Club Dread

To this day, as the story goes, Machete Phil stalks the jungle beckoning “Where’s my penis?”

“Super Troopers” stands as one of the most outlandish law enforcement spoofs of all time, ranking up there with such titles as “Police Academy,” “Armed and Dangerous” and “The Keystone Kops.” Three years after its successful debut in “Super Troopers,” the Broken Lizard comedy troupe is back and as hilarious as ever.

In “Club Dread,” the flippant ensemble tackles the formulaic contemporary horror genre. One by one, a masquerading assailant hacks down undutiful employees at a Costa Rican resort called Paradise Island. The killer employs a machete as his/her weapon of choice and saunters along at a leisurely pace when in pursuit of a naughty counselor (i.e. Jason Voorhees). What sets this villain apart is his/her facial guise. Instead of a William Shatner mask spray-painted white as seen in “Halloween” or a circa 1965 goalie mask from “Friday the 13th,” this blood-thirsty maniac dons a ritualistic tribal mask.

By the light of a campfire, we are told by counselor Dave that some years ago, an adolescent male named Phillip was lead astray by fellow staffers and made an inadvertent necrophiliac. He lost his nerve and butchered in cold blood all those within his eye line. He then cleaved off his penis and vanished into the woods. To this day, as the story goes, Machete Phil stalks the jungle beckoning “Where’s my penis?”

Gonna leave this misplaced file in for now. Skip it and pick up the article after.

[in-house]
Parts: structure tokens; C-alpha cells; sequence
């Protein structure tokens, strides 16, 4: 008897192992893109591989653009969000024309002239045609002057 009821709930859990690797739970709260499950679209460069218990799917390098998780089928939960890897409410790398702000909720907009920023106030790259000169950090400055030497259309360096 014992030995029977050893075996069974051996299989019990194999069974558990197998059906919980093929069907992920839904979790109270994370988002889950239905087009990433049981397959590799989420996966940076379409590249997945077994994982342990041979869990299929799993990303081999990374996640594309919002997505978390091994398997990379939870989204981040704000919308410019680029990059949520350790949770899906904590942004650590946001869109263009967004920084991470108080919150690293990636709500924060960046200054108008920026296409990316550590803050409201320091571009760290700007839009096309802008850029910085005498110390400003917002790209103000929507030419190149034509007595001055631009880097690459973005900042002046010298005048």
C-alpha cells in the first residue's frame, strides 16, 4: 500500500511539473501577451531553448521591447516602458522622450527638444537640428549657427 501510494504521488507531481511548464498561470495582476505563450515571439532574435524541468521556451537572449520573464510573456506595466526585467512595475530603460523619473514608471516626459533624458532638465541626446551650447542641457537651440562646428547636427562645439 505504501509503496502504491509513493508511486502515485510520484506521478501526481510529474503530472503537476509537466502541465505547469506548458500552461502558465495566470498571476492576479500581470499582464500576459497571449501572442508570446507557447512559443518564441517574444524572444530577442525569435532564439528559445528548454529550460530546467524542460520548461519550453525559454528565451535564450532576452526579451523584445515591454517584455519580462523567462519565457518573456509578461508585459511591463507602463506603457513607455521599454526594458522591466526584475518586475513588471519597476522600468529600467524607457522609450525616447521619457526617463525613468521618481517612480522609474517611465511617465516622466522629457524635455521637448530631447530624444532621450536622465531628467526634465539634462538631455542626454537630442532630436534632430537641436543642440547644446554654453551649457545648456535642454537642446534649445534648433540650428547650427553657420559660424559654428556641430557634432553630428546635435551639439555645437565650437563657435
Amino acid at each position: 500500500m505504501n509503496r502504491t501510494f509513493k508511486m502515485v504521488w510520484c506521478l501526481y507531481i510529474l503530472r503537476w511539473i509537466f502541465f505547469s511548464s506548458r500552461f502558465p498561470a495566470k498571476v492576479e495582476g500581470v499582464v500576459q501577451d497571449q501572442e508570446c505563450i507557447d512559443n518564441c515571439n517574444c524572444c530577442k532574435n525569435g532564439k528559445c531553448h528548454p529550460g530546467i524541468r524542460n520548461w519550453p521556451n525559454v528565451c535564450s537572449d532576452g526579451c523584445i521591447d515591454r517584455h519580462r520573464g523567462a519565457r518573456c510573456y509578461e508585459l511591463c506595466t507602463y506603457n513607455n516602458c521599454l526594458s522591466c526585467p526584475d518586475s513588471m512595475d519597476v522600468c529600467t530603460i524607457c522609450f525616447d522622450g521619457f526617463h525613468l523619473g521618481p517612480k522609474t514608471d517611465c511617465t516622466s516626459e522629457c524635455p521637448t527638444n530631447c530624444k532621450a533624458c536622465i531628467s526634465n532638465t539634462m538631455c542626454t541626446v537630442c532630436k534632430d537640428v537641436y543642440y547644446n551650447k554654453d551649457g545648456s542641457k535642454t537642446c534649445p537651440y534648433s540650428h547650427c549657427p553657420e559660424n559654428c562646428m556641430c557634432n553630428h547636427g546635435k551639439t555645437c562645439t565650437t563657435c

Is Machete Phil the homicidal lunatic on the prowl, or is it one of Paradise Island’s very own staff members? Could it be Lars, the pleasantly plump masseuse (Rodney Farva from “Super Troopers”)” Juan, the Latino studmuffin with an appetite for bestiality” or perhaps even the nimble, tantalizingly hot ‘ yet cuckoo ‘ Penelope? Better still, is it beyond doubt to suspect the hideaway’s owner, Coconut Pete, a brain-dead ’70s rock icon? After all, the killer’s code of slaughter does strictly abide by one of his most popular songs.

“Club Dread” is “Exit to Eden,” only tack on more hysterical flair along with a manipulative psychopath and lose the always atrocious Rosie O’Donnell. Comical burn-out Dan Aykroyd is replaced by up-and-coming writer/director/actor Jay Chandrasekhar. Chandrasekhar, who played “Thorny” Ramathorn in “Super Troopers,” plays Putman, a British-accented tennis instructor with a Middle-Eastern pedigree. Pour on porous amounts of nudity, sex and asinine dialogue and, voilá, you have yourself Chuckle 9.0 Optimized.

The true reasoning for my venture to view “Club Dread” was process of elimination. The other two films opening this past weekend were “Dirty Dancing: Havana Nights” and “Twisted.” An individual could purchase me an albino rhino complete with a camel-hair saddle and a manual on rhino-back riding and I still would have refused to see “Dirty Dancing: Havana Nights.” The other possibility, “Twisted,” looked appealing up until, while flipping channels, I witnessed Samuel L. Jackson frantically promoting the film on MTV. Thanks, but no thanks.

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